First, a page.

Opioid-related side effects (nausea/vomiting, pruritus, urinary retention, and respiratory depression) were evaluated in all patients daily by nurses until hospital discharge. Patients were questioned regarding occurrence of nausea/vomiting and pruritus. Urinary retention was defined as need for reinsertion of a urinary catheter or straight catherization after Foley catheter removal. Opioid-specific respiratory depression was defined as prolonged tracheal reintubation secondary to hypercarbia (arterial blood gas analysis) and/or escalation of respiratory support after extubation thought to be secondary to hypercarbia.
Before hospital discharge, patients completed the Revised American Pain Society Outcome Questionnaire, which evaluates subjective experiences of pain after surgery.14
Power Analysis/IRB Termination
Recent clinical research indicates that when comparing two different intraoperative anesthetic techniques in patients undergoing cardiac surgery, a reduction in postoperative morphine requirements during the initial 24 h from a median of 10 mg to 6 mg was observed.15 With a one-sided significance level of 0.05 and anticipated 5 mg mean difference (SD of 8 mg), calculated power was 96% for 120 patients total (60 per group). Initial IRB approval was for study inclusion of 120 patients (60 per group).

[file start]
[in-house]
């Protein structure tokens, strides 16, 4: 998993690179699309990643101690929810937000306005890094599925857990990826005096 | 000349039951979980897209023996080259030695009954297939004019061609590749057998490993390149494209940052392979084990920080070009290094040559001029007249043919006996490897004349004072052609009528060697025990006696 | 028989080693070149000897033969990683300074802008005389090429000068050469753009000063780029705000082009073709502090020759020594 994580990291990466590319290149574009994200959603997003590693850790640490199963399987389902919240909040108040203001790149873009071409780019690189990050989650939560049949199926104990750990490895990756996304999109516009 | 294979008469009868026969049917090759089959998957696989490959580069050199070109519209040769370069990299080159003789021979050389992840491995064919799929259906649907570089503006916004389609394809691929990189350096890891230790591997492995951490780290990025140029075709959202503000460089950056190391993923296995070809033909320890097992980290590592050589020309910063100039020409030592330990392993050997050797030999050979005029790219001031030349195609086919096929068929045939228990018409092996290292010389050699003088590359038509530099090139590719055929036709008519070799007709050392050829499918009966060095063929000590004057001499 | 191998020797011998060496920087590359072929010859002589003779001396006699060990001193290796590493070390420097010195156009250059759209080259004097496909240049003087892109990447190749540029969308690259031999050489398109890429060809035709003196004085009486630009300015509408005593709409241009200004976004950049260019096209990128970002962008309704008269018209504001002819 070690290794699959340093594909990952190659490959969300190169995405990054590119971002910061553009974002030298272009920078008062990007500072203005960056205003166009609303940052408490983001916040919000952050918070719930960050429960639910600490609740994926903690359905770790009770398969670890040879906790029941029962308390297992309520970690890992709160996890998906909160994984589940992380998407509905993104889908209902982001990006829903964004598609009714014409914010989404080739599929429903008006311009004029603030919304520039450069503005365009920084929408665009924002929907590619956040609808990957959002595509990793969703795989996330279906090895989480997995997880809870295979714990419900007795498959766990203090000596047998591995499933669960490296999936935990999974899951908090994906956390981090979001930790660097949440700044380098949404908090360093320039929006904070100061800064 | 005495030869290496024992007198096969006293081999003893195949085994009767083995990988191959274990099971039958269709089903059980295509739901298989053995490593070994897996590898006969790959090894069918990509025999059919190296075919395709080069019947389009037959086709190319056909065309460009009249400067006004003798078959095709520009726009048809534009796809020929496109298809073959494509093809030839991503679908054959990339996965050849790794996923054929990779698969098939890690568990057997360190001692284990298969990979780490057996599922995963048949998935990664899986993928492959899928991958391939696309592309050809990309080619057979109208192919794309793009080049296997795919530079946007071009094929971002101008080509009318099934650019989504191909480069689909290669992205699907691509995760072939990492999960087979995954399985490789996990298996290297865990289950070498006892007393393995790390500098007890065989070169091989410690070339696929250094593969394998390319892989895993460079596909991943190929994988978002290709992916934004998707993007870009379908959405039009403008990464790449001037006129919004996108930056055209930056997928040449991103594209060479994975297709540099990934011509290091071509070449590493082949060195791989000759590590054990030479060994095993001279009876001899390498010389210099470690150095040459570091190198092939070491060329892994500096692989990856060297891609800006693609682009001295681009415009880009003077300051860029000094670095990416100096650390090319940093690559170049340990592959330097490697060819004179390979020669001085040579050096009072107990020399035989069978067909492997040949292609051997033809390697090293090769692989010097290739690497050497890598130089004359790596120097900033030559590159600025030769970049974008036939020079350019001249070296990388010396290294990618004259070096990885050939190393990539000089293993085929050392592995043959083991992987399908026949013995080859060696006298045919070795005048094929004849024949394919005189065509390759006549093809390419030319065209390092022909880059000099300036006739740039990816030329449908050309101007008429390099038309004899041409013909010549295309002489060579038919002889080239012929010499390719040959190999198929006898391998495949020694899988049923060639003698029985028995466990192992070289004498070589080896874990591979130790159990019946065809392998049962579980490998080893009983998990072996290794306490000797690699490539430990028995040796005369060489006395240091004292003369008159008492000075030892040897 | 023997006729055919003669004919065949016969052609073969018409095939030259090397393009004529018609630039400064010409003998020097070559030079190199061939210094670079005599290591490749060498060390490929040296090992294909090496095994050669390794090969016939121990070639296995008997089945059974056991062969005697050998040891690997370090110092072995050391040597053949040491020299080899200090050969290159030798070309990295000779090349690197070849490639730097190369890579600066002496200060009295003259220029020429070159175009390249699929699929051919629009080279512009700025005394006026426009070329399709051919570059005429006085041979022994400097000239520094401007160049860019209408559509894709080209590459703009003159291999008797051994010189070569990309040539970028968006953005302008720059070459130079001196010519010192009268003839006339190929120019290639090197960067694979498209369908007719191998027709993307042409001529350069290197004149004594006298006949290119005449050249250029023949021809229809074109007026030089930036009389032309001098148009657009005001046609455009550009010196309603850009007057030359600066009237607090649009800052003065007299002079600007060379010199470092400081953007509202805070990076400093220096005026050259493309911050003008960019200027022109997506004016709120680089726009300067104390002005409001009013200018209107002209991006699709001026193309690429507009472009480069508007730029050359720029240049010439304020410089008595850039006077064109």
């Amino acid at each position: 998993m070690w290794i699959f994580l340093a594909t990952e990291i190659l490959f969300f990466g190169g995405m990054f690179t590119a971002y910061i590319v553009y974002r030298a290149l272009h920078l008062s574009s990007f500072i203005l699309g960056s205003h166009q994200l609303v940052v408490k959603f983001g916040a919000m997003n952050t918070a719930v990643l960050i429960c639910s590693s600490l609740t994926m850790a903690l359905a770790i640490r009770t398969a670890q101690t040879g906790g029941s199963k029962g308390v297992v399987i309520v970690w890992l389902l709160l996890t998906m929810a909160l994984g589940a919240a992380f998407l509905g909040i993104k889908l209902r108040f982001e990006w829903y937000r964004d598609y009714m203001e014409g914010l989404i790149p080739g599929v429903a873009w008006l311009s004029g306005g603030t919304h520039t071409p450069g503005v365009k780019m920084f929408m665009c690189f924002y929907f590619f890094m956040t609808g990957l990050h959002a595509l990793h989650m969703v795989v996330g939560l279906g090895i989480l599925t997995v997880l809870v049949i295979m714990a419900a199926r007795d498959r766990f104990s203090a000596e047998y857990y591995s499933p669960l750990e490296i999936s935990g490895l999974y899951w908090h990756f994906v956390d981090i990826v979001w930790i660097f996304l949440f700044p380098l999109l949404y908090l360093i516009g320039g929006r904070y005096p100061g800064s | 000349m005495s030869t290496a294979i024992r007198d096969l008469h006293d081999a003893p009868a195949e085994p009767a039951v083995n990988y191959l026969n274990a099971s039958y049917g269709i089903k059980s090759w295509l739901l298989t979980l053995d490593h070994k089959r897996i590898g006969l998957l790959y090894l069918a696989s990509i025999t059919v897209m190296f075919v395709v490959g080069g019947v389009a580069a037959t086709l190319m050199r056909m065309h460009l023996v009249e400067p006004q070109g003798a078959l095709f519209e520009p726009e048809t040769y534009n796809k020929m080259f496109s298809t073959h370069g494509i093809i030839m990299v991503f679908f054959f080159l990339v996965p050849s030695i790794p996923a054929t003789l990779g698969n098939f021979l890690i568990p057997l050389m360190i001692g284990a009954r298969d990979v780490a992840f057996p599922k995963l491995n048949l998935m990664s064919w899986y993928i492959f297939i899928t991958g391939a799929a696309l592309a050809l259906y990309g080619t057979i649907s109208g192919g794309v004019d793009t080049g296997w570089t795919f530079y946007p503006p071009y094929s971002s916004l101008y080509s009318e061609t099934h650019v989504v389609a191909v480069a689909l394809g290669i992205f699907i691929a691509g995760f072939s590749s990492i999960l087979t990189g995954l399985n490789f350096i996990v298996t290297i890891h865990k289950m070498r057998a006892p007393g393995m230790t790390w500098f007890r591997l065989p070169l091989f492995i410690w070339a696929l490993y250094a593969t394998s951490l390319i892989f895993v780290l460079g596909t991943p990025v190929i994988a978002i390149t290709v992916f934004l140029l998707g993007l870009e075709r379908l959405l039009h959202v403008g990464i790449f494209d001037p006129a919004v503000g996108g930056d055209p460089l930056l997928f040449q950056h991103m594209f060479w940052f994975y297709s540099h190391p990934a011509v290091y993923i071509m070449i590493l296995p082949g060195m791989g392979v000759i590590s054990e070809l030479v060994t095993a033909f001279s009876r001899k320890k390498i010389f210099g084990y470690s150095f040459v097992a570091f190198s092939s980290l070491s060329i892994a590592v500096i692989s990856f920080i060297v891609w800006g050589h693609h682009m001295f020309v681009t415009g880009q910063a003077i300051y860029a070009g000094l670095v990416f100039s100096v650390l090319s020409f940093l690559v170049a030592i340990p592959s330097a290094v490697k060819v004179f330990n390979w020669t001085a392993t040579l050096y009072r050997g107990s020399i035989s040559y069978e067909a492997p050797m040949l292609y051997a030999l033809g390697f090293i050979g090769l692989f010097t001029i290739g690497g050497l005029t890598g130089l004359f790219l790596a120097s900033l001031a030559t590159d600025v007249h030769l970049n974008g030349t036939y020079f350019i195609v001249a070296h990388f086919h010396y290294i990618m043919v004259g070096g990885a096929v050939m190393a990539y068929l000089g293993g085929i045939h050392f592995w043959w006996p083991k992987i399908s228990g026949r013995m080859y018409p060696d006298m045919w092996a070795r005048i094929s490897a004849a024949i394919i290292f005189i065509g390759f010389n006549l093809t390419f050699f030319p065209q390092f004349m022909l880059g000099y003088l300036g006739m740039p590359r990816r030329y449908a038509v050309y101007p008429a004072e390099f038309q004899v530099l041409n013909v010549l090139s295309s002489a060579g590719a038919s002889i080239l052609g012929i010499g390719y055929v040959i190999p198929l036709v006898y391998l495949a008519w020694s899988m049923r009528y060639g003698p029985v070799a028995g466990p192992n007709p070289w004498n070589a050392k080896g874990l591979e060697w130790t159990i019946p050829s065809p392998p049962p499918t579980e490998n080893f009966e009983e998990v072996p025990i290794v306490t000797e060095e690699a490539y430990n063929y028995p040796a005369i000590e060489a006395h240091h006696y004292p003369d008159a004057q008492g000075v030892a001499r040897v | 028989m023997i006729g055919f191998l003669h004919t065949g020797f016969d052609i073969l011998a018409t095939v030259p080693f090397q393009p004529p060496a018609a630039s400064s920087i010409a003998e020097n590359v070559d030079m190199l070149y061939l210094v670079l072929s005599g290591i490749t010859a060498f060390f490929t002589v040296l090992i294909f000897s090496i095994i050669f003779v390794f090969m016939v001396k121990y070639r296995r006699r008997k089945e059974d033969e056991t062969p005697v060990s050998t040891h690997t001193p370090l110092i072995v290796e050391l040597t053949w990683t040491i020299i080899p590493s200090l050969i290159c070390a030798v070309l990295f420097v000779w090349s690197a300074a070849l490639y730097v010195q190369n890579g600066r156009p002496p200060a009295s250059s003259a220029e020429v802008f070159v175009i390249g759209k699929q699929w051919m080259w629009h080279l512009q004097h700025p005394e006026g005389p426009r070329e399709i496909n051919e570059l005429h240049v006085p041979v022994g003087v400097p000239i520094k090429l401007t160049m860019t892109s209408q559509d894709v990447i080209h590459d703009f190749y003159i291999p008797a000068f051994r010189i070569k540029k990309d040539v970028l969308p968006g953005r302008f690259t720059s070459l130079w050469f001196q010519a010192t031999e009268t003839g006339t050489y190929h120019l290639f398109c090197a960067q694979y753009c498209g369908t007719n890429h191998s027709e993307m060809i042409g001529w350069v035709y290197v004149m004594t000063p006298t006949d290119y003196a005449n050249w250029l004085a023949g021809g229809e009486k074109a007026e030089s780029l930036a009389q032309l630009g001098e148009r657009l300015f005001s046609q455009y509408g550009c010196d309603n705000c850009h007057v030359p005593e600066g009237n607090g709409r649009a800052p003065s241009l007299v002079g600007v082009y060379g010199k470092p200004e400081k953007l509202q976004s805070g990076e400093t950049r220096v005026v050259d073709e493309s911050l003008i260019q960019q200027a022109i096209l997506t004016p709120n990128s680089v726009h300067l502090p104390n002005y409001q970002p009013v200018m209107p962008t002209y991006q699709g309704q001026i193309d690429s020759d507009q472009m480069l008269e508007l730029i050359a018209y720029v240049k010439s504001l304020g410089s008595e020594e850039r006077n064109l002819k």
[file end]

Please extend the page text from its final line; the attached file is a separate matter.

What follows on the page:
Interim analysis of data for presentation in abstract form yielded statistically significant differences between the two groups regarding primary and secondary outcomes. Thus, on September 21, 2020, the IRB chose to permanently close the study for enrollment because “the primary endpoint of this study had been met with statistical significance with fewer number of subjects than what was originally planned.”
Variables were summarized as mean ± SD for normally distributed continuous variables, median (25th to 75th percentile) for continuous variables with evidence of nonnormality or for ordinal variables, and frequency counts and percentages for categorical variables. For the primary outcome (amount of postoperative morphine use) and secondary outcomes (i.e., pain scores, patient satisfaction), comparisons between the treatment groups were performed using the Wilcoxon rank-sum test (otherwise known as the Mann–Whitney U test). For side effects (secondary outcomes) and other categorical variables, comparisons were made using the chi-square test. However, if there was an expected cell count of less than 5, then the Fisher exact test was utilized.
For pain medication and pain score data, differences between treatment groups were calculated along with 95% CI using the cendif command in Stata, based on the Hodges–Lehmann method and consideration of all pairwise differences between the two sets of observations. In addition, box plots were generated for pain scores, stratified by treatment group and time. As a sensitivity analysis, and to obtain an overall estimate of treatment effect on pain, mixed-effects models were fit (appendix 2).